Thursday, September 7, 2017

Recommend an ebook title to purchase

Interested in making an ebook recommendation? There are two ways you can do that! Fill out the Suggest a Title form on our website. You can find it at under Explore —Suggest a Title. We can place a hold and notify you when the item becomes available.

Another way is to directly recommend a title to c/wmars while you are browsing the digital collection. Click on this link to learn more about it. Please note there is no guarantee your suggestions will be purchased. They will be considered if there is enough interest in the title and if it fits our selection criteria.

Thursday, August 24, 2017

September is Library Card Sign-Up Month

In honor of September being Library Card Signup Month, see these titles that are about books and libraries!

For example...Simon, a young librarian on the verge of losing his job, lives alone on the Long Island Sound in his family home, a house perched on the edge of a bluff that is slowly crumbling toward the sea. His parents are long dead, his mother having drowned in the water his house overlooks. On a day in late June, Simon receives a mysterious package from an antiquarian bookseller. The Book of Speculation by Erika Swyler tells the story of Amos and Evangeline, doomed lovers who lived and worked in a traveling circus more than two hundred years ago.Why does his grandmother's name, Verona Bonn, appear in this book? Why do so many women in his family drown on July 24? Could there possibly be some kind of curse on his family? Simon must try to decode his family history while moving on from the past...a wondrous novel about the power of books and family and magic.

And if you agree with Margaret Atwood's famous quote 
“I believe that everyone else my age is an adult whereas I am merely in disguise," you might like these titles in which children are the main characters. Like Eggshells by Catriona Lally: Odd and lonely Vivian puts out an ad for a friend—specifically one named Penelope—in a local Dublin paper, and when someone fitting that description finally answers, Vivian's life begins to change.

Friday, August 18, 2017

Build a Better World: Coming to America - A Place to Put Down Roots

We have all come to America for similar reasons which can be summed up in one phrase: build a better world for your family.

In an effort to highlight these similarities, we are asking patrons participating in our Summer Reading program to tell us about how their families came to America. Below are a few Coming to America stories. Despite the fact that each patron's background differs from the next, there is one theme that resonates strongly throughout each story: America, a place to put down roots.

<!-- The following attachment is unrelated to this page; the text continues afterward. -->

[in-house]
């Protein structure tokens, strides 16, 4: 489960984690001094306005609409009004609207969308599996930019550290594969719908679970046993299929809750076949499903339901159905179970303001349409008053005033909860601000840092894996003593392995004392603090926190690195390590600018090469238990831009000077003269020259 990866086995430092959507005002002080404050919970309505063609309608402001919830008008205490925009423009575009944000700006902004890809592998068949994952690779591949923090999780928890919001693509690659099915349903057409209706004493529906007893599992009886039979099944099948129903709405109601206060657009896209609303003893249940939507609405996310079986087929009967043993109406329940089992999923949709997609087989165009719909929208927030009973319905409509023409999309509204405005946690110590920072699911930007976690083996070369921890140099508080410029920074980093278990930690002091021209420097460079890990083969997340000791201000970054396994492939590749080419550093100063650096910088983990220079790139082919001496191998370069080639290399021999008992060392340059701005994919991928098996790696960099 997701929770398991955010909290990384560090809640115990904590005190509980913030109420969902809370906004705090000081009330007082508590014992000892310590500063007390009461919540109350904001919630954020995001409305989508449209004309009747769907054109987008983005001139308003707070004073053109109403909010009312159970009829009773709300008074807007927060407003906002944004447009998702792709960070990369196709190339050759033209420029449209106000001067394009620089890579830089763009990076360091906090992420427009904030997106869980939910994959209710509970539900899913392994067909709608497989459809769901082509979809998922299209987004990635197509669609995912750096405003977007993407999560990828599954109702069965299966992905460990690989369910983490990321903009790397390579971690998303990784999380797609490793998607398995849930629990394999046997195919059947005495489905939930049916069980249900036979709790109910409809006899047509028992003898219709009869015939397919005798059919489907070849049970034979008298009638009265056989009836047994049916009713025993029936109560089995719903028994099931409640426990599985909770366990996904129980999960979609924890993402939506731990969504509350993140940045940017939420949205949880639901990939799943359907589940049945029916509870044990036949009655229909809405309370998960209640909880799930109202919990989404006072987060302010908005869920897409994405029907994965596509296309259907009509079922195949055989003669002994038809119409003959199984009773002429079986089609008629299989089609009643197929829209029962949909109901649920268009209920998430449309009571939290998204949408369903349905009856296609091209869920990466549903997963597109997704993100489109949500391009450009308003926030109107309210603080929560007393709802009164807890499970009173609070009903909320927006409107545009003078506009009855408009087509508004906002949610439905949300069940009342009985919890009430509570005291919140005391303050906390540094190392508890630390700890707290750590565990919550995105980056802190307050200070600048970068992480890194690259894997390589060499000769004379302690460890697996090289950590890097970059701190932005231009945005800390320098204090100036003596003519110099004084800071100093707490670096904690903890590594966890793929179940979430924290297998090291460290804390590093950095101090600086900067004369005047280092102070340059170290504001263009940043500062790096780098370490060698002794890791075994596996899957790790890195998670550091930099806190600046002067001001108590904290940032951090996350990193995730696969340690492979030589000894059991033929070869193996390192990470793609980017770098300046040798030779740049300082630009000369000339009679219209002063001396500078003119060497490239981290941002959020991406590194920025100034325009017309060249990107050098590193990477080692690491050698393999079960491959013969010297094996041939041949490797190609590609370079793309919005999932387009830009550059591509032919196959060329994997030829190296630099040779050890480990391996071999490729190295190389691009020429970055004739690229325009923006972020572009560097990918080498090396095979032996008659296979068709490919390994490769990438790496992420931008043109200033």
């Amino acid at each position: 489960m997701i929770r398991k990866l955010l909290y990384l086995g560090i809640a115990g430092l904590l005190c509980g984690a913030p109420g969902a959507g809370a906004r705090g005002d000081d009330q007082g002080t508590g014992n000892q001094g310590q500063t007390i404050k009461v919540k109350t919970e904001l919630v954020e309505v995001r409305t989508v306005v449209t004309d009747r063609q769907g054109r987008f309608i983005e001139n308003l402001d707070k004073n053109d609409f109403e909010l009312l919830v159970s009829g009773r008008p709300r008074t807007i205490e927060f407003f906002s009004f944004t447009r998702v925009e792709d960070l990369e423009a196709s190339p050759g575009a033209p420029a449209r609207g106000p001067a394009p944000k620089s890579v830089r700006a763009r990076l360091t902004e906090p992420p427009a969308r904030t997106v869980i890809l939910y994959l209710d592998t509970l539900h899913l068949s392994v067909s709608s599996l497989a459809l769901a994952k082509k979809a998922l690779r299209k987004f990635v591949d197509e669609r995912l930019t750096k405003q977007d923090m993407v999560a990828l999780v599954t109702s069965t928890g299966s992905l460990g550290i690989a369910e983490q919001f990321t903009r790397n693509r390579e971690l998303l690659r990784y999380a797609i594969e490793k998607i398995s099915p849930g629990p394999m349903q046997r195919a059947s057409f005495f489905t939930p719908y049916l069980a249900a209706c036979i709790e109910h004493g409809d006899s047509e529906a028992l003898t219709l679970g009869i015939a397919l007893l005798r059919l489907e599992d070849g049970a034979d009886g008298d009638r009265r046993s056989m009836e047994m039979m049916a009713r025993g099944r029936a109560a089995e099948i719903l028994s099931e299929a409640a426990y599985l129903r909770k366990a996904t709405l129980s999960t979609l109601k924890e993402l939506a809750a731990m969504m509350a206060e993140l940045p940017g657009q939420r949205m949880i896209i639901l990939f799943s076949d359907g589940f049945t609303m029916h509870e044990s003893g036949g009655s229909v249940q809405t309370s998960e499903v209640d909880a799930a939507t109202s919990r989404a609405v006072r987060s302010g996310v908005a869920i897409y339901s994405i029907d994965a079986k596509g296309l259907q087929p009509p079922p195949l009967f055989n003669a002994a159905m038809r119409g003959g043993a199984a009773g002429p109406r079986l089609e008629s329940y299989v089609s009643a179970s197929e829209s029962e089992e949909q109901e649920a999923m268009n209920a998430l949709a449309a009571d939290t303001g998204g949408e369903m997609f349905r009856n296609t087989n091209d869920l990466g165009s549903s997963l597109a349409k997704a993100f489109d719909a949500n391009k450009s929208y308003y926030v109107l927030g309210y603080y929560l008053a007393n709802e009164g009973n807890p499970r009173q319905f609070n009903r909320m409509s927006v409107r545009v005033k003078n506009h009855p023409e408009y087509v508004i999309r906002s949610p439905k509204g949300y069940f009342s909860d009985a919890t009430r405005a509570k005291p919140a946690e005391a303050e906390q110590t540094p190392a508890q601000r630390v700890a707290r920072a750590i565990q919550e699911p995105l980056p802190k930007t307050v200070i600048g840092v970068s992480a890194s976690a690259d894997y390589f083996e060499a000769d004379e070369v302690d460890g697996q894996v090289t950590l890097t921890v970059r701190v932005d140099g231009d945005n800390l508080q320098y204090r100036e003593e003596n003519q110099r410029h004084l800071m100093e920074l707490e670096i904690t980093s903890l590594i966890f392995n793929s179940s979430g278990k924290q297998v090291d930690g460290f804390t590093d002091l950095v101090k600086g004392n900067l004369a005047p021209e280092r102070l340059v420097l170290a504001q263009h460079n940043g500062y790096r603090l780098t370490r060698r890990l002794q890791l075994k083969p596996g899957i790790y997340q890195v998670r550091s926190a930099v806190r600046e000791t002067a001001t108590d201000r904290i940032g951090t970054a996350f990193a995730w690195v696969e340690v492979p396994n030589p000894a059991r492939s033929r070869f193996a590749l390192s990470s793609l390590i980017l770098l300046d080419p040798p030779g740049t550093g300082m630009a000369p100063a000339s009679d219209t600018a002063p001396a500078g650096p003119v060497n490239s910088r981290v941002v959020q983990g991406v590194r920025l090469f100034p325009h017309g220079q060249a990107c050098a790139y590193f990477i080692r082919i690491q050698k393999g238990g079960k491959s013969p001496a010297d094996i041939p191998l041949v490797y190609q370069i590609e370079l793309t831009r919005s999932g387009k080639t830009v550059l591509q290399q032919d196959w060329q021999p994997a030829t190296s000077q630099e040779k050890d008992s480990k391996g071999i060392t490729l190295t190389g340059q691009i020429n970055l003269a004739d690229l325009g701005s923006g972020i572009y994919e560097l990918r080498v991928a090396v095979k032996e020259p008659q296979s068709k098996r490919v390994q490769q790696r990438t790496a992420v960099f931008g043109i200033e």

I met my husband two years ago. He is from Jamaica. We got engaged in St Catherine, Jamaica in front of his children and grandchildren. He migrated to USA this past May; with his two younger children. We got married a month ago and it has been a great journey to learn more about his Jamaican culture. He is learning a lot about living in USA. There are a lot of challenges when joining two cultures together. We would not change it for the world. Loving every moment of my new husband and his daughters coming to America.
~ Mona R. 
My family came to America because of their parents and for work and opportunity in America.
~Citizenship student
 They came during the potato famine in Ireland and settled in northern N.J.
~Maureen K.
My family on my mom's side came over on the Mayflower, my family on my dad's side came over in the early 1900's.
~Jessie C.
My family came to the United States to live near my mother's family. I was 8 months old when we came over from France. My brother was 2. He left his Nunu (teddy bear) on the plane. When my parents reported this the plane had already left for Germany. They found Nunu and made sure he arrived safely in Boston so that they could be reunited.
~Katherine R.
I came to the United States in order to join my daughter.
~Citizenship Student
Not sure of your families origins? We have plenty of resources at Worcester Public Library to help you get started, including a subscription to Ancestry!

Build a Better World: End of Summer Reading Book Reviews

Thank you to all who contributed their book reviews as part of our Summer Reading Program. Here are a few more for you to peruse!

Don't forget to check out our upcoming events and book talks coming fall 2017!

Letters from Paris

by Juliet Blackwell

This book review is about "Letters from Paris," a historical/mystery fiction novel by Juliet Blackwell and a book from the recommended reading list. Besides being well written, the book is a wonderful mixture of history, art, love, culture, and mystery. The real-life and famous "L'Inconnue de la Seine," a death mask of a young girl from the late 1800's, is the driving force in Claire Broussard's adventures in Paris. The author writes her own fascinating interpretation of what happened to the young girl from the death mask while Claire, from the present era, learns about buried secrets from her past and where her future life begins. The chapters often change voices and time periods but in a very fluid, natural way. Paris comes to life within these pages, through the eyes of many of the characters. French words are sprinkled throughout the novel as a gentle reminder to the reader that you are still in France despite the novel being written in English. I would recommend this book to people who enjoy historical fiction, mystery, and Paris life.
~ Lex P.

Being Mortal 

by Atul Gawande 

The book brings to light what end of life discussions could look like. Being mortal means that we will inevitably die, and when we look to medicine and technology to extend our lives, we have to ask what makes life worth living for the few extra months or years. Sometimes having these conversations in a graceful way by asking what's most important to us (e.g. being able to watch football and eat ice cream) will make decisions down the road much easier both for the family and for the people administering treatment or procedures. It's a worthy read to start considering items we put off simply because we can. ~Anita Y.